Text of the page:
Monday, July 04, 2011

The Core

At the fireworks last night - rather disappointing, BTW (spoiled, I guess) - we briefly discussed Evangelical Covenant principles of agreement on the important points of the faith and freedom in the less-crucial. This stemmed from my son's recounting a question he had received at the information booth that morning - were we more Wesleyan or Calvinist in our theology?

The difficulty, of course, is that we don't all even agree on what are non-negotiable points of Christianity and which are less important. The Evangelical Covenant has some families who baptise infants, and some who hold to the importance of believer's baptism. (We have disagreement about that even in the family. Tracy and I consider infant baptism to be scriptural, Jonathan and Heidi had Emily dedicated instead of baptised. We're correct, of course, but what can you do?) A full-immersion Baptist would be unlikely to consider that a peripheral point. We take the Lord's Table only once a month in our congregation, and real presence is believed by some (us, again) and not by others. There are those who would find that looseness and lack of focus on the Sacrament to be a point too crucial to overlook in choosing a church.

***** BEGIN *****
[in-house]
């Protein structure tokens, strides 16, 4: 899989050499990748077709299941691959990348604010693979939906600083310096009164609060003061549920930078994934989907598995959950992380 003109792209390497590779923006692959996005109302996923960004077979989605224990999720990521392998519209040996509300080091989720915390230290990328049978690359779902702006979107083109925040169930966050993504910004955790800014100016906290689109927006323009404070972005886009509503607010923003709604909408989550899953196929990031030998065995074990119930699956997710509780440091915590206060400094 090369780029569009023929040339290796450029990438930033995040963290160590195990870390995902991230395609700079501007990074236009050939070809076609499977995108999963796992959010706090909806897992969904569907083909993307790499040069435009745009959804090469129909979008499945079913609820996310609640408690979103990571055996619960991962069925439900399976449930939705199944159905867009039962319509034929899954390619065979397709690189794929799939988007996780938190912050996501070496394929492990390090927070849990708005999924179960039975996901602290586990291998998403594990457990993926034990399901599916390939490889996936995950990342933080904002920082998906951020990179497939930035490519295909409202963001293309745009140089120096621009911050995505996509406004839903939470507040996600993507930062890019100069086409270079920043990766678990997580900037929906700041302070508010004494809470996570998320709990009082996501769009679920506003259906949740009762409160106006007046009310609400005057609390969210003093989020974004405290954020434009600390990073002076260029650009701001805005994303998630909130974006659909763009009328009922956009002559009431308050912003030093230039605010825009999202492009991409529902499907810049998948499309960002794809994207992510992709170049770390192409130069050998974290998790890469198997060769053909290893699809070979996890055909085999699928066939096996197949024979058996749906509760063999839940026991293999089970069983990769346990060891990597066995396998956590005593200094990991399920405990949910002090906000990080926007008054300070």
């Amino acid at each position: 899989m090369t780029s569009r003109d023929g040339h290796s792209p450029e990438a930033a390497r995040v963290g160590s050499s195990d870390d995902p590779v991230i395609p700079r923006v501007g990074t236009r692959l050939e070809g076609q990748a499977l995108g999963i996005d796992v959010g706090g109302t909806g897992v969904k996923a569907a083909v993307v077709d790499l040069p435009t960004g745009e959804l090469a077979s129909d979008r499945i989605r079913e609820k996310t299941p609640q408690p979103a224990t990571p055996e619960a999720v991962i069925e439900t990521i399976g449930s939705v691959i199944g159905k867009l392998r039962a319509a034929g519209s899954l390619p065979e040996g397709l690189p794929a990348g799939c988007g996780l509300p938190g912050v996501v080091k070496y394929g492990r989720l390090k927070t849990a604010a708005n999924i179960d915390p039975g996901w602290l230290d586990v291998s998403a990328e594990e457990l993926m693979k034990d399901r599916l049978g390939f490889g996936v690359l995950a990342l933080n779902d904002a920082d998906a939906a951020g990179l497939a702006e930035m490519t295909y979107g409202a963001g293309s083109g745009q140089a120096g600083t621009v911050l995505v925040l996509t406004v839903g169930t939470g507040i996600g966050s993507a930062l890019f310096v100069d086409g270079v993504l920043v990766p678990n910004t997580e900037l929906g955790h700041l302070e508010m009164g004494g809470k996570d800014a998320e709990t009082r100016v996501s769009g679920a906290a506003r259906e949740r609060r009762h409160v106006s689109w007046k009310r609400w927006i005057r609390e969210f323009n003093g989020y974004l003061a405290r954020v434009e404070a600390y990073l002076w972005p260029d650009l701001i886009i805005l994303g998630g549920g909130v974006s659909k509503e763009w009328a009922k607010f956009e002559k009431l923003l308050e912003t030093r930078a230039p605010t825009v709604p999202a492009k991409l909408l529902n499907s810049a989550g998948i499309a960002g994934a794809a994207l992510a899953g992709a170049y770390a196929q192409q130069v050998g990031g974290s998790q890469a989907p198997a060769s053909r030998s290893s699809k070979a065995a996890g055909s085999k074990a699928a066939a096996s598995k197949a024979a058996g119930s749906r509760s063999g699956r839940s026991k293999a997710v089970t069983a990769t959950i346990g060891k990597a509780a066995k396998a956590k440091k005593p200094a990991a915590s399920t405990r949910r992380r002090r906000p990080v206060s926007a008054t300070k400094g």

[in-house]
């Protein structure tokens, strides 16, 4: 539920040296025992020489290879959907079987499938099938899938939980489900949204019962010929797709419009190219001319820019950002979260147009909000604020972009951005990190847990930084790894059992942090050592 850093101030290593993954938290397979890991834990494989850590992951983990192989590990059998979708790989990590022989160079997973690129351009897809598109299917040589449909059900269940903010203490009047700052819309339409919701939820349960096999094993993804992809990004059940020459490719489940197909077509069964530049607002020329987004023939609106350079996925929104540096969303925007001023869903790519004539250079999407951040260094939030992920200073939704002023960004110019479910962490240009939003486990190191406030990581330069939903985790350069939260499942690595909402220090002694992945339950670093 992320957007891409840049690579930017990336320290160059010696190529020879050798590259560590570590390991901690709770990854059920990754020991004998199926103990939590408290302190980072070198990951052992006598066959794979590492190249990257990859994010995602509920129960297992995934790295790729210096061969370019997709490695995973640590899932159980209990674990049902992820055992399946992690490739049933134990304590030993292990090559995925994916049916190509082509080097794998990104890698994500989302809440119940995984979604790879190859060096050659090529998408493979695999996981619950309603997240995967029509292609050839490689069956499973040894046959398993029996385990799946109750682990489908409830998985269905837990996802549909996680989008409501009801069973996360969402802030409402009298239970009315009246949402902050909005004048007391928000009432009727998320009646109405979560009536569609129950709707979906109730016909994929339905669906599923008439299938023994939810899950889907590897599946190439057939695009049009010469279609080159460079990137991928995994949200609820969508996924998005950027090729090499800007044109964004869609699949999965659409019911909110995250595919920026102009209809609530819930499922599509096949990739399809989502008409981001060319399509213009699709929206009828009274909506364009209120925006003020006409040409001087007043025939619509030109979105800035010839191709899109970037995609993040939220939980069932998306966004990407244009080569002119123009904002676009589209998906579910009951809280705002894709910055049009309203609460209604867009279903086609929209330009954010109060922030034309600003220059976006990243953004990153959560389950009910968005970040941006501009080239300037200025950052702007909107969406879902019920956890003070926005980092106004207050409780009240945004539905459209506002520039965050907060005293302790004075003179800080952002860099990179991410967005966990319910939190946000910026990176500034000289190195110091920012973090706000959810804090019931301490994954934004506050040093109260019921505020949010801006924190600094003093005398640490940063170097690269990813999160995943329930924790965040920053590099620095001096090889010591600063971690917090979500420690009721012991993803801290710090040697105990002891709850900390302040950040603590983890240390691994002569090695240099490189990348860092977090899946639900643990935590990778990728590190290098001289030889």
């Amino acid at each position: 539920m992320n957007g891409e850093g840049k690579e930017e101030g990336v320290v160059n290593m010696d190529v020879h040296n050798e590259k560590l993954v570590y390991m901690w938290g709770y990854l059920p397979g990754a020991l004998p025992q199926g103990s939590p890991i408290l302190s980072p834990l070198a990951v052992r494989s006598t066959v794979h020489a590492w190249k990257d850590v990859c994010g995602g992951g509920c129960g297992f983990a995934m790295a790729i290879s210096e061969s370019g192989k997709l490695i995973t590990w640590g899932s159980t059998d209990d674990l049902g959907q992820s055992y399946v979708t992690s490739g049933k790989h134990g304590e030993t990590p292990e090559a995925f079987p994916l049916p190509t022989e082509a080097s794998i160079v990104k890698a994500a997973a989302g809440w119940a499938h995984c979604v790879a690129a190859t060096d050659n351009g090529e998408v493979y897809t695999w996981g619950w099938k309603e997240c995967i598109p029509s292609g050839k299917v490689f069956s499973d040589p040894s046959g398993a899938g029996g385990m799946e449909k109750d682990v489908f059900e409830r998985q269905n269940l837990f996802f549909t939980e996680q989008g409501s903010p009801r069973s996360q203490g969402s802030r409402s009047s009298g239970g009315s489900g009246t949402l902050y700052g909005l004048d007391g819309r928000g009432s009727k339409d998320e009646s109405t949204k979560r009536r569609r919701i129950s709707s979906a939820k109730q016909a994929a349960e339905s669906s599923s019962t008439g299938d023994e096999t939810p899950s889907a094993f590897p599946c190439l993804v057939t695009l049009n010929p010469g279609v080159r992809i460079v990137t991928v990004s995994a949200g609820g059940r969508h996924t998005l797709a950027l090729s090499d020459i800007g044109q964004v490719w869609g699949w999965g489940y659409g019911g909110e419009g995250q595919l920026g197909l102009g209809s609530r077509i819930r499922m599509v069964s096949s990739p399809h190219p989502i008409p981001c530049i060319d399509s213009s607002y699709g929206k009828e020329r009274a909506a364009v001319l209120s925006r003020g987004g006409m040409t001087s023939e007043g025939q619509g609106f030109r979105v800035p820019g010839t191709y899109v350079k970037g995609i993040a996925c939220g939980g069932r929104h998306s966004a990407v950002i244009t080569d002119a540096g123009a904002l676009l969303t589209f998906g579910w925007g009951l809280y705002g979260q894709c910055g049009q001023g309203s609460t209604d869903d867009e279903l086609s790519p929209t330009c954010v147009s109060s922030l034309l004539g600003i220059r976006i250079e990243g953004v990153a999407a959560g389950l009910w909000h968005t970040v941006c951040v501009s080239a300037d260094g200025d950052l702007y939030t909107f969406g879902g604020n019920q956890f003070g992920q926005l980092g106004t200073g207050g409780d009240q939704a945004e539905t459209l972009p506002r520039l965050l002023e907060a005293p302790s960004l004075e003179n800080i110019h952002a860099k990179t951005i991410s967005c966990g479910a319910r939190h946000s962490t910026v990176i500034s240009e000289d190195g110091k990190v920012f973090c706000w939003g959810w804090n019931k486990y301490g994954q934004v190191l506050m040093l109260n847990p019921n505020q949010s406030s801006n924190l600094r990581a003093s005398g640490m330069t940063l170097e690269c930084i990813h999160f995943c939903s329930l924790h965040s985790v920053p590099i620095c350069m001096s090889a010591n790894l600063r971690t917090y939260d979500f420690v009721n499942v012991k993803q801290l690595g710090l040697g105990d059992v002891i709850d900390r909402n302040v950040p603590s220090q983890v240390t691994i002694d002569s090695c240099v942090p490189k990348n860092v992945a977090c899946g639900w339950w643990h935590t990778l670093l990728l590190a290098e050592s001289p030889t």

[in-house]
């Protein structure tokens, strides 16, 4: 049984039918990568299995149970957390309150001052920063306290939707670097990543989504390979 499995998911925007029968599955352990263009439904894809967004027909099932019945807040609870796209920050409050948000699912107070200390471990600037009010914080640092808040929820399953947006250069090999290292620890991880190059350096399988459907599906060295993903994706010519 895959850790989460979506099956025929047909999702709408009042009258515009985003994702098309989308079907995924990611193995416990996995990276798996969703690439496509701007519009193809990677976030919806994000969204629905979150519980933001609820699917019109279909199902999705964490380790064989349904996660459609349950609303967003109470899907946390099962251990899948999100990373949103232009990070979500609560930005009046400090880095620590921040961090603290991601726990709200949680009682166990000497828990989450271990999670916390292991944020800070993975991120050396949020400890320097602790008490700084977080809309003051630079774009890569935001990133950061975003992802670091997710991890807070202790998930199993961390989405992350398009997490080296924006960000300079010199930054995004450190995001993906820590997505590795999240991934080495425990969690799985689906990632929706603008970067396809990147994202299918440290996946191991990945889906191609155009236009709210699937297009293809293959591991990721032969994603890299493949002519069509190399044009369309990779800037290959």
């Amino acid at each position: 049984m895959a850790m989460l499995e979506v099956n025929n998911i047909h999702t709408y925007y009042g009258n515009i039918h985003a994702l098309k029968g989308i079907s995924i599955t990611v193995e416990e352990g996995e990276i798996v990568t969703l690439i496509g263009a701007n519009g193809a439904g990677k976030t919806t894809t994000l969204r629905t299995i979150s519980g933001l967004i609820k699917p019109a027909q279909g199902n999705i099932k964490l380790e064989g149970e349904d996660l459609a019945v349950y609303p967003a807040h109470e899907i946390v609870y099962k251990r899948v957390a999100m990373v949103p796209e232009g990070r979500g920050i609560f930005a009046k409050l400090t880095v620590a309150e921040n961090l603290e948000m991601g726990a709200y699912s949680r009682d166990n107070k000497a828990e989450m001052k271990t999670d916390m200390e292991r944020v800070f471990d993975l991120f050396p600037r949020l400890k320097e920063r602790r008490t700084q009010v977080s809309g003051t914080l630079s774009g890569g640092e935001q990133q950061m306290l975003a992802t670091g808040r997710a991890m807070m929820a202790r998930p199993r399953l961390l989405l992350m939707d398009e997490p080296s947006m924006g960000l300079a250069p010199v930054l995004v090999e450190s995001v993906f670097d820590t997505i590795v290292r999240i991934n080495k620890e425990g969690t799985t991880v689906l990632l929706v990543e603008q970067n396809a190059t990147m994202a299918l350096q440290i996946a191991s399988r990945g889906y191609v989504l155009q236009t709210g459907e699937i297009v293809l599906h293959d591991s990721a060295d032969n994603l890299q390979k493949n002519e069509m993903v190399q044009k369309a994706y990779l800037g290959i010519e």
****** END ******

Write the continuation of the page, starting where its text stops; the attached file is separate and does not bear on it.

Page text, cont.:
CS Lewis had a paragraph or so on just this problem, with better examples. I am going to guess it is Mere Christianity, but it is evidence of my loss of grip on the Lewis corpus that I can no longer instantly tell you where it's from.

I may write a bit on what I see as the core.


Dubbahdee said...

I suspect that ACTUAL core is pretty simple -- most would agree for instance that Baptism itself is central.

It is perhaps the second order issues that become muddy -- what form the Baptism should take.

Most central of course is the answer to the question, "Who is this Jesus character and what was he on about anyways?"

karrde said...

I always figured that if you could start with the (traditional) Apostle's Creed, then you'd found the Core.